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TV Review: Altered Carbon

SYNOPSIS: Set in a future where consciousness is digitized and stored, a prisoner returns to life in a new body and must solve a mind-bending murder to win his freedom.

Altered Carbon, Netflix, TV Review, Science Fiction, Joel Kinnaman, James Purefoy

REVIEW: Back when Stranger Things debuted, I declared that Netflix had found their successor to Game of Thrones. With HBO's sprawling epic coming to a close next season, every network is looking for the series that will pick up the pop culture mantle and turn into a phenomenon. While Stranger Things has the nostalgia factor, Altered Carbon is the show that will truly replace Game of Thrones. While this is a science fiction series and not a fantasy, Altered Carbon is a blend of adult drama, action, violence, sex, and ambitious storytelling that can only be done on a premium scale. This show is a cross between AKIRA, TOTAL RECALL, BLADE RUNNER and HBO's Westworld. It is exciting, complex, and really fun to watch. This is going to not only be the most buzzed about show of the next few months but I am confident it will be at the top of every Best Of list for 2018.

Altered Carbon follows Takeshi Kovacs (Joel Kinnaman), a wanted terrorist who is killed and awakens 250 years in the future. In this world, science has developed the ability to contain all human consciousness into a small disc set in the base of the neck. When a person dies, this disc, or stack, can be removed and implanted in another body, or sleeve as they are called, rendering people virtually immortal. Like a zombie, trauma to the spine, neck, or head will permanently kill you but otherwise if you can afford it, you are able to come back over and over again. Kovacs' prior sleeve, played by actor Byron Mann, was involved with a group of revolutionaries going against the government. Now, he is under the employ of Laurens Bancroft (James Purefoy), the richest man in the world. His mission: to solve the murder of Laurens Bancroft. If that seems like a head scratcher, don't worry, it all makes sense in the context of the show.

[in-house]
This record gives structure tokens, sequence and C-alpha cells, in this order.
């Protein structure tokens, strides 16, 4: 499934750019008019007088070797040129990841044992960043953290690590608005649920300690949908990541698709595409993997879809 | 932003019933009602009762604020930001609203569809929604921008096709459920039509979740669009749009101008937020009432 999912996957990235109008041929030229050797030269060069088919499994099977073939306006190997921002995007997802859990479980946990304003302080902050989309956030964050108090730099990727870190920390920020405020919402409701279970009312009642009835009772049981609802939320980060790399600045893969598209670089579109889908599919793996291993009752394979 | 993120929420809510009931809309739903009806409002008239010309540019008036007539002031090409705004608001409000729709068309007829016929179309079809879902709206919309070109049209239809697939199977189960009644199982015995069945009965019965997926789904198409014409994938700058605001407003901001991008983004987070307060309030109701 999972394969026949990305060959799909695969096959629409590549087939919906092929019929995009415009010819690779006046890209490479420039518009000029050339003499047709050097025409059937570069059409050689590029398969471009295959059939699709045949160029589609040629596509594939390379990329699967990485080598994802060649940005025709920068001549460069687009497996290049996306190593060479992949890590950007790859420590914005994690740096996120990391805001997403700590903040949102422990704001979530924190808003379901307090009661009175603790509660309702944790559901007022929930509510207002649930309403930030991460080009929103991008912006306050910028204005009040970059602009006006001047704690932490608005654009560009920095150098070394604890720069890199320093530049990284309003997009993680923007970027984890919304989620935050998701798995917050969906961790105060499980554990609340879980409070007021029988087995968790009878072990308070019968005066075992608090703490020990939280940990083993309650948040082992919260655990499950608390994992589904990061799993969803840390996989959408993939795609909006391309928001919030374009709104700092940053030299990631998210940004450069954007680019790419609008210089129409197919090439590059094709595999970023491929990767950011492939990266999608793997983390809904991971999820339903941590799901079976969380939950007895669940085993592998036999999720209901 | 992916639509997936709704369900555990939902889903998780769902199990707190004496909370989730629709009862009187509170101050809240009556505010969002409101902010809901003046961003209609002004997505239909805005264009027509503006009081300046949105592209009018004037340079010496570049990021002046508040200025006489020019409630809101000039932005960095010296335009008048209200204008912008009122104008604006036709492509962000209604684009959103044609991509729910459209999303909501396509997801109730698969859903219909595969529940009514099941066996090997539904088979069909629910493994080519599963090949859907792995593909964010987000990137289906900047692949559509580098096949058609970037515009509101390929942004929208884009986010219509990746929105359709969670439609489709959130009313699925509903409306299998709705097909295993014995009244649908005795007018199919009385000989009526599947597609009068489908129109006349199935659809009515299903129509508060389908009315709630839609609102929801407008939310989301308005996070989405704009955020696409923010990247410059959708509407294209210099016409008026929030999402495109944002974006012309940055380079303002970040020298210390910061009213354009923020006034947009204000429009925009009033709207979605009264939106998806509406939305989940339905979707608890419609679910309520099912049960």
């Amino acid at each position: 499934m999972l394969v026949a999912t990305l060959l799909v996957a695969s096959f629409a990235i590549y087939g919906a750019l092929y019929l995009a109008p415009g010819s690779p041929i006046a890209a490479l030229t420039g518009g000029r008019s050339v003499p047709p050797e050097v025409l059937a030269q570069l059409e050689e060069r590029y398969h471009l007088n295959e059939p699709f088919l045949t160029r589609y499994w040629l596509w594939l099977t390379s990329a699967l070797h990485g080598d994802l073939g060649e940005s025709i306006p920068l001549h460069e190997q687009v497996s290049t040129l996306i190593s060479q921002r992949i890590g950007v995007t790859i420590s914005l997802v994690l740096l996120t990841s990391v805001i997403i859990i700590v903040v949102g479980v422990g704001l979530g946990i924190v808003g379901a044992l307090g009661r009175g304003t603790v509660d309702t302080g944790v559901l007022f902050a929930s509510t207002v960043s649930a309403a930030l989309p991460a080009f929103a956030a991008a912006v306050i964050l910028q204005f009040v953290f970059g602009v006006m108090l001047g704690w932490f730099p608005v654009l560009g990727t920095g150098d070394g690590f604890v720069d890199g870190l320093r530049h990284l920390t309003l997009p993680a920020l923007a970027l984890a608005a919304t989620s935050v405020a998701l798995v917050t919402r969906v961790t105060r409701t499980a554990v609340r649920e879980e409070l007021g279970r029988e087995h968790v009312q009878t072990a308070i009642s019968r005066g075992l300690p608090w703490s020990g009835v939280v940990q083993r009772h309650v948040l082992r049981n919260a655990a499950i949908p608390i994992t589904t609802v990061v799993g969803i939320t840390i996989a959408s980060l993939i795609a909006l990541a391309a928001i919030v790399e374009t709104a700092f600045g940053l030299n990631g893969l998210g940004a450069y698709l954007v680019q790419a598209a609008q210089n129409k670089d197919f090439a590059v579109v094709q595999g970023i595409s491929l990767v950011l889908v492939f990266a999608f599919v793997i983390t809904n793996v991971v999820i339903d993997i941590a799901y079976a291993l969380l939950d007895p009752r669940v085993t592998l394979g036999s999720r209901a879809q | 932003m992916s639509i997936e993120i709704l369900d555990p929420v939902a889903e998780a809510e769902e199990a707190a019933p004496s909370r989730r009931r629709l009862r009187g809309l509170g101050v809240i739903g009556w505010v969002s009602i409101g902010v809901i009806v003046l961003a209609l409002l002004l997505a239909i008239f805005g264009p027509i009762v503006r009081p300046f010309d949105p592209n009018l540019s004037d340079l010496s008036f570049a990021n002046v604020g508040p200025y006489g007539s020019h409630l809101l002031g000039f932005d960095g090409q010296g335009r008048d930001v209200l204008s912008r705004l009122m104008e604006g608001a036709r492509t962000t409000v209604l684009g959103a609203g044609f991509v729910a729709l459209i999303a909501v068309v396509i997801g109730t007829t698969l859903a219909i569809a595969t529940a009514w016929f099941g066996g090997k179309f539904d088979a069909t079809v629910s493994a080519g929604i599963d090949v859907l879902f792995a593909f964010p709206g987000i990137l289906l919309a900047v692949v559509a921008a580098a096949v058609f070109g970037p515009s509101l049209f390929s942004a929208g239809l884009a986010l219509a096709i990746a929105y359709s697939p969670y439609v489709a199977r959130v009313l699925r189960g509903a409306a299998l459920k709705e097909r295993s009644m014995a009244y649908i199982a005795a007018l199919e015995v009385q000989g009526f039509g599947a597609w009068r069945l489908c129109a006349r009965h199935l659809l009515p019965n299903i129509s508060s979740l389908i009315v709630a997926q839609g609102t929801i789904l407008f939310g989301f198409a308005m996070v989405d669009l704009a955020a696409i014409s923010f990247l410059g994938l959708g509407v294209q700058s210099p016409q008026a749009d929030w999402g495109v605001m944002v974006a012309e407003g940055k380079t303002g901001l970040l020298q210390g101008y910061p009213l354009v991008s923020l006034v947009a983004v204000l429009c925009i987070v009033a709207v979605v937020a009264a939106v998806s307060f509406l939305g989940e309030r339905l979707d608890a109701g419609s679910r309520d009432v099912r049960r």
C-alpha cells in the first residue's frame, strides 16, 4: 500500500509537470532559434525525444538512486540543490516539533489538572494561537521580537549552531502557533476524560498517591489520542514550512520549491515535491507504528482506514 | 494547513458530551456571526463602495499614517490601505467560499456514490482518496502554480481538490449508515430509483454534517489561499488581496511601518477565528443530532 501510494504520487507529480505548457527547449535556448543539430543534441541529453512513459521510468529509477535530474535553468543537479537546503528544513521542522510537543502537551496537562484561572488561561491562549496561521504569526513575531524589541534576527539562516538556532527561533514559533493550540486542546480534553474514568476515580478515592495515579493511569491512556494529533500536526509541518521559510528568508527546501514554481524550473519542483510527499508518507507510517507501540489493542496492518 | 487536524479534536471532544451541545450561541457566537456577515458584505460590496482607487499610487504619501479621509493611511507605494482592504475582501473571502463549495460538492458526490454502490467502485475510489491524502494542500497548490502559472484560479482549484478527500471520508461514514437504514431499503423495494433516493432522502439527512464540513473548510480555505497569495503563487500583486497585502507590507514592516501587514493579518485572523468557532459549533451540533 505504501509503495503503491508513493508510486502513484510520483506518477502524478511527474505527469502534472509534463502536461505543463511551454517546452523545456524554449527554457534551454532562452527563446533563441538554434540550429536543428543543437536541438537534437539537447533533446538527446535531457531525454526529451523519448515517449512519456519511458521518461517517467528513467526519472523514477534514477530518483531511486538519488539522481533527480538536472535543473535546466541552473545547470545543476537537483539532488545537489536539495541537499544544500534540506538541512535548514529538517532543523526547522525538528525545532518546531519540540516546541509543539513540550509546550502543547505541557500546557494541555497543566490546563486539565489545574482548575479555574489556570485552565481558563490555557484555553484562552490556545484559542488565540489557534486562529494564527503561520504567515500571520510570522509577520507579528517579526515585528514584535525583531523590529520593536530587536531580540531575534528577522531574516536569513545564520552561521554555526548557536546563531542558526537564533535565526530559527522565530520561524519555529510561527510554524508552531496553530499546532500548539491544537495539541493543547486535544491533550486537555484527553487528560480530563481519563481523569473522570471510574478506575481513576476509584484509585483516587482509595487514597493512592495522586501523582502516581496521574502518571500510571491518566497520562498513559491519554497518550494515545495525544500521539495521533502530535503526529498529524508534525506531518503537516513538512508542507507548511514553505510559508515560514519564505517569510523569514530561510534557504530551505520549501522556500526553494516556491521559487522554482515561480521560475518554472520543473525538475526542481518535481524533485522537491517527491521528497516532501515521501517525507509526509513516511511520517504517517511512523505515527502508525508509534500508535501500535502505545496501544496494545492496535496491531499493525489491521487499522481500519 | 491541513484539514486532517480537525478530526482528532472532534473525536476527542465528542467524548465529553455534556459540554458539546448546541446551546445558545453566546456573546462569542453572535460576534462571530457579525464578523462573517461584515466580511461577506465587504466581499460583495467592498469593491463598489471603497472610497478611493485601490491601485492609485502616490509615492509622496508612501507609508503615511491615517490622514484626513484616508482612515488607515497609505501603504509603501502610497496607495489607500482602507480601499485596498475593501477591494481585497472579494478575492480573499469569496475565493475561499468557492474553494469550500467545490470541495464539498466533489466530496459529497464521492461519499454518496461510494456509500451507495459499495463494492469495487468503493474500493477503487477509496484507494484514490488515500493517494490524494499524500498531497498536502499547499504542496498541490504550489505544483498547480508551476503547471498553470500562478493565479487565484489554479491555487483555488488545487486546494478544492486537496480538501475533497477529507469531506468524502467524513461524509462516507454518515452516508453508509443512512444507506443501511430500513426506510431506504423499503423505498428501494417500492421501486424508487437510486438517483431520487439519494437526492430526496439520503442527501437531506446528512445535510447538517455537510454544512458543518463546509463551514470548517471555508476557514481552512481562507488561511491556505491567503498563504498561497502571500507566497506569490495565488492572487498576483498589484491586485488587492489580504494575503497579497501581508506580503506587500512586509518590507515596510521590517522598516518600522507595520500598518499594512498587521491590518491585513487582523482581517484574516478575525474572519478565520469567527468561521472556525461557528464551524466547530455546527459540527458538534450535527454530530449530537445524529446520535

What adds to the many layers that makes Altered Carbon so compelling is Kovacs himself. In the series, Kovacs is what is known as an Envoy which are people who have the ability to drop into the stack of anyone on any planet in the galaxy. They then have the ability to quickly adapt to the culture, language, and body they now inhabit. Kovacs is the last Envoy and as he investigates the murder of Bancroft, we get the chance to see multiple actors take a stab at variations of the character. Actors playing versions of Kovacs include Leonardo Nam (Westworld) and Will Yun Lee (THE WOLVERINE). It is also worth noting that the outcries of white-washing here do not fly even though all prior iterations of Kovacs are played by Asian actors with the current version a tall Swedish dude. All the actors play the smartass attitude Kinnaman brings to the part well and the writers do an excellent job of keeping the tone and style consistent throughout each change. Kinnaman usually plays slight variations on the same character (see SUICIDE SQUAD, ROBOCOP, The Killing, House of Cards, etc) but that approach suits this character who is a cross between Snake Plissken and Rick Deckard.